By Dame Toni
Note: This is Part 5 of an article I’m writing for eventual cleanup and submission to several magazines. See previous installments on my personal blog, http://toniandrews.bravejournal.com/.
When I first heard the term Character Voice, I immediately thought about dialogue. It made perfect sense to me that each character would have his/her own unique way of speaking, and that each voice would have a identifiable tone, timbre, and accent. I also understood that there were differences based on gender, age, education and social standing. I intuitively figured out that internal dialogue needs to be in the character’s voice as well.
What was less obvious was that, in order to maintain the integrity of a scene’s Point of View (POV), the narrative needs to be in the POV character’s voice as well.
Natural dialogue is all about where the speaker is from, when they were born, how they were raised, who they are and to whom they are speaking.
Where: I was born in Connecticut, but spent significant time in southern California and Miami, Florida before returning to Connecticut a couple of years ago. Although none of these three places is associated with a particularly strong accent, there’s still a huge difference in the way people talk. For example:
- I was at a party in California and we ran out of wine. A guest asked where he could find the nearest package store. No one knew what he was talking about except me, and, after I told him how to find the packy (liquor store), I asked him what part of Connecticut he was from (Norwich, BTW). I also told him to talk to me if he was ever looking for a good grinder shop.
- I was giving someone directions recently, and the guy asked me, “Are you from California?” I had no idea what had given me away. As it happened, I had referred to “84” as “the 84.” In California, you always say “the 405.” In Miami, no one uses the route number at all, even on radio traffic reports. It’s “The Turnpike” or “South Dixie Highway.”
If you’re setting a book in a place where you haven’t spent significant time, try to find a native to take a look at it for you. The internet is wonderful for finding beta readers.
Accents are important, too but, when phonetically spelling out accented speech, less is more. You may want to show that someone has a strong Scottish burr with the first few sentences he utters, or drop the g the first time your southern character goes fishin’, but once your reader has the character’s voice in his or her head, he or she will continue to hear the accent, even if you don’t spell it out. This was mentioned by several of the editors and agents with whom I spoke—they said that continuously spelling out dialogue phonetically took them out of the story and, eventually wore them out. Ever try to read Trainspotting? I rest my case.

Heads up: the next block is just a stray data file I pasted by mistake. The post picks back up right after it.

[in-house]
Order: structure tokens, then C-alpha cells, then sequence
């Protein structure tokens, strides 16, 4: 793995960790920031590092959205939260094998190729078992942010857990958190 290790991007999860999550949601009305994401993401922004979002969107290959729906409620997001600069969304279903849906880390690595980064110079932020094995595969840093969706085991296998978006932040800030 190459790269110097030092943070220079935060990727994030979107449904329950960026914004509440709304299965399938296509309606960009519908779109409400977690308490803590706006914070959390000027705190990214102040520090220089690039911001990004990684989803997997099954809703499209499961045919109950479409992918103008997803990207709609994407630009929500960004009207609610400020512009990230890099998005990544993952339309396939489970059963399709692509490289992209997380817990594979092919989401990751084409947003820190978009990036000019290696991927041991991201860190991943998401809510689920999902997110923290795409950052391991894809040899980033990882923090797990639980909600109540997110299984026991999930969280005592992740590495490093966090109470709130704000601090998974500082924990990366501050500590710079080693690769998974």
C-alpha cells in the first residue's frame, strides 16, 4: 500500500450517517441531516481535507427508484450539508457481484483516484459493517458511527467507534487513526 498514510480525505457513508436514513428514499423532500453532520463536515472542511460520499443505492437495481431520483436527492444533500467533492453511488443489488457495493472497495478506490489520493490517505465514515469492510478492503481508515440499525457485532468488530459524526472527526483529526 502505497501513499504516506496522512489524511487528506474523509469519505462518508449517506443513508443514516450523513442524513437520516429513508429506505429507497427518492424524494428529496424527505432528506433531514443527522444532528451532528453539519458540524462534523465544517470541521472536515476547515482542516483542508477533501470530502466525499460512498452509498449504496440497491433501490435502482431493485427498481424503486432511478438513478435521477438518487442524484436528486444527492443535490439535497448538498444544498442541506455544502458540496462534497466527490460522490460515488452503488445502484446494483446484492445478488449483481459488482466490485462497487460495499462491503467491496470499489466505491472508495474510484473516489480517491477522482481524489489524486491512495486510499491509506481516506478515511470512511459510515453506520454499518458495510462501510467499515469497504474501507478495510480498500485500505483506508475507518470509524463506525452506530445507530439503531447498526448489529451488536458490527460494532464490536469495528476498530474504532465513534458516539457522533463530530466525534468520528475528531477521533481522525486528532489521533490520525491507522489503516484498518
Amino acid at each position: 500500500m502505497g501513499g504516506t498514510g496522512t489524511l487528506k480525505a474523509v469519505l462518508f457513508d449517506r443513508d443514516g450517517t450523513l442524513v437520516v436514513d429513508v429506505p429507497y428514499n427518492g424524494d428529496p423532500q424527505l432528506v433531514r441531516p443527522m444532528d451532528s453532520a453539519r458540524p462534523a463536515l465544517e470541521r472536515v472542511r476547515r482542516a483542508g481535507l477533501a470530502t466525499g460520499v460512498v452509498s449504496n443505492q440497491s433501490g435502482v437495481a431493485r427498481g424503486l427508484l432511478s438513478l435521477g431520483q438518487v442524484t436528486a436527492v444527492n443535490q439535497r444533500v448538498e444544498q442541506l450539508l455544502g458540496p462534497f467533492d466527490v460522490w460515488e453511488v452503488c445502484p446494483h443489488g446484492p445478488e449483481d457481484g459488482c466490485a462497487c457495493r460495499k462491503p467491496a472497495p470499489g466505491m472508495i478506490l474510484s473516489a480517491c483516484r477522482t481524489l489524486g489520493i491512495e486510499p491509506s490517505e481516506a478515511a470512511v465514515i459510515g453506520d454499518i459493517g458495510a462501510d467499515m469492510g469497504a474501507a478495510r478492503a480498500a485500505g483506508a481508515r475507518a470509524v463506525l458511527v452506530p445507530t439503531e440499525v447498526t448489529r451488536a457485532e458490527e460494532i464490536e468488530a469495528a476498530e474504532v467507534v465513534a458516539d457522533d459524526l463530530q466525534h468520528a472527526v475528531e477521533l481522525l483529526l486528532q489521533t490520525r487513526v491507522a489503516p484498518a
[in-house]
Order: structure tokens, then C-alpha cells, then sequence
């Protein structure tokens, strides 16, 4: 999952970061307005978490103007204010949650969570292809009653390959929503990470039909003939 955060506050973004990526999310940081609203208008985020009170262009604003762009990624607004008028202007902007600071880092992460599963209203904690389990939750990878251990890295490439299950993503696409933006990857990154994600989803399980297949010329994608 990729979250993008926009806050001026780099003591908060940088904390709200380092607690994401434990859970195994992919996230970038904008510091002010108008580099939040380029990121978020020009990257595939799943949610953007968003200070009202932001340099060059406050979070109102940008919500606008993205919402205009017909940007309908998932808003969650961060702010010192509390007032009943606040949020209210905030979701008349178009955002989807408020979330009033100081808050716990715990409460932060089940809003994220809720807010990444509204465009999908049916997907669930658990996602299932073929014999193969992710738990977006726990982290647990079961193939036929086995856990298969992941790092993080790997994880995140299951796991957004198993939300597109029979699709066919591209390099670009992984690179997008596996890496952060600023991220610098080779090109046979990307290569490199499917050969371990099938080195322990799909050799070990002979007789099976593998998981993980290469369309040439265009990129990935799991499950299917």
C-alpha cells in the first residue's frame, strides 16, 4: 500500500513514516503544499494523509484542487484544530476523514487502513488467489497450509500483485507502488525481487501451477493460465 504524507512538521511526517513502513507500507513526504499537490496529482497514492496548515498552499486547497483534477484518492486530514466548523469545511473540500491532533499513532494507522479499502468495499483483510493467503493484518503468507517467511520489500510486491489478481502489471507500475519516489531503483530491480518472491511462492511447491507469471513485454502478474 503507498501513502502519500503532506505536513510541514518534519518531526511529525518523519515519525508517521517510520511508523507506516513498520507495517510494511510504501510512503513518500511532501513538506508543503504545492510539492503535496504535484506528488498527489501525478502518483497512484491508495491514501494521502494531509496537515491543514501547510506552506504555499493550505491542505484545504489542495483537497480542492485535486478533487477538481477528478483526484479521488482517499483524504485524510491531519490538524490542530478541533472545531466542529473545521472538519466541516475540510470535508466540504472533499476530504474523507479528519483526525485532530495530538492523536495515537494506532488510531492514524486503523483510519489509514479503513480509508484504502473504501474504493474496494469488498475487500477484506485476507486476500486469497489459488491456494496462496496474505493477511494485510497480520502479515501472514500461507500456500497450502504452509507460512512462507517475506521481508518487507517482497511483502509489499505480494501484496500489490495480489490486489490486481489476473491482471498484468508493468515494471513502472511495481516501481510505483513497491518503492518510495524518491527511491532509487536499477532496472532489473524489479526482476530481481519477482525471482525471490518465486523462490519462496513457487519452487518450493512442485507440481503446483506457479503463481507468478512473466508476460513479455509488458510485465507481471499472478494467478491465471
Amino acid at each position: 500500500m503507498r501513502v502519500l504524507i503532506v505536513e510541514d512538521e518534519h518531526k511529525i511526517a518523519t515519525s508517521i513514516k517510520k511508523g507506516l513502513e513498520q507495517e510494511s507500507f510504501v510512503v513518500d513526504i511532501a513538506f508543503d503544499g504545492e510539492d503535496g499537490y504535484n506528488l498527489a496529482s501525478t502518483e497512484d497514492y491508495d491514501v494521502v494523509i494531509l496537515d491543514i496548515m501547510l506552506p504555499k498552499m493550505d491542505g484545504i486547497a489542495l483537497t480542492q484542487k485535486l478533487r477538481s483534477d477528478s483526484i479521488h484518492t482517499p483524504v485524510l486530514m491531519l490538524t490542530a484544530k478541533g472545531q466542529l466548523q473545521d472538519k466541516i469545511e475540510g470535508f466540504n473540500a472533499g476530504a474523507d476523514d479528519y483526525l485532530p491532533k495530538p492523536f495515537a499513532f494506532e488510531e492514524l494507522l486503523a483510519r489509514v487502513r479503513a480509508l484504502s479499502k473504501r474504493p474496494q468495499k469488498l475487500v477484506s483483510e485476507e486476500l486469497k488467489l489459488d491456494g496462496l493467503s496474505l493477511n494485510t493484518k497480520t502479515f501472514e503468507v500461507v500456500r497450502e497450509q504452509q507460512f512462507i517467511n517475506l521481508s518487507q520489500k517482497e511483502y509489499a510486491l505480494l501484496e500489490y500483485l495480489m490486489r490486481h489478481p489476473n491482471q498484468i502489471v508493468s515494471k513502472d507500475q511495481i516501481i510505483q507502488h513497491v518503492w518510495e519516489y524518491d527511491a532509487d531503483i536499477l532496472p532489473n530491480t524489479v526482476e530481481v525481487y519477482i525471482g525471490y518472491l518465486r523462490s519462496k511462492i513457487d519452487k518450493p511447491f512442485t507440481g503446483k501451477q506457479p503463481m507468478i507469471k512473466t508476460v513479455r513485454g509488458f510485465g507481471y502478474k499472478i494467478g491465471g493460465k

When: When a character was born greatly impacts their speech. This is one of the reasons I don’t write historical novels—I am waaaay to lazy to get things like proper forms of address right. I’m currently working on a contemporary novel with characters in their twenties and their forties doing a lot of interacting. The forty-something voices are easy, but I have been doing a lot of eavesdropping in coffee shops lately. I remember when “bad” was good, but it took me a while to catch on that “sick” means “extra-fabulous.” And an entire generation of Americans are incapable of completing a sentence without using the word “like” seven or eight times.
How: Socio-economic factors make a huge difference. I often hear people say that John F. Kennedy had a Boston accent. But if you go to a blue-collar neighborhood on Boston’s south side, you’re going to hear something very different.
Better educated people are likely to have a larger vocabularies.
The most obvious socio-economic factor is gender. Men just don’t talk the same way women do. They use shorter sentences. They use less adjectives. And (refer back to parts 3 and 4 of this article) they just don’t perceive the same kind of detail as women.
I judged a contest entry in which a heterosexual alpha male noticed that a woman was wearing a “peach silk sheath.” I’ll give an example of why this won’t work. I was presenting a workshop and asked the men in the room what I was wearing. After a very long pause, one man raised his hand and ventured that I was wearing a blue dress. Another opined that it was green. I asked them to identify the fabric and they both looked at me like deer caught in headlights.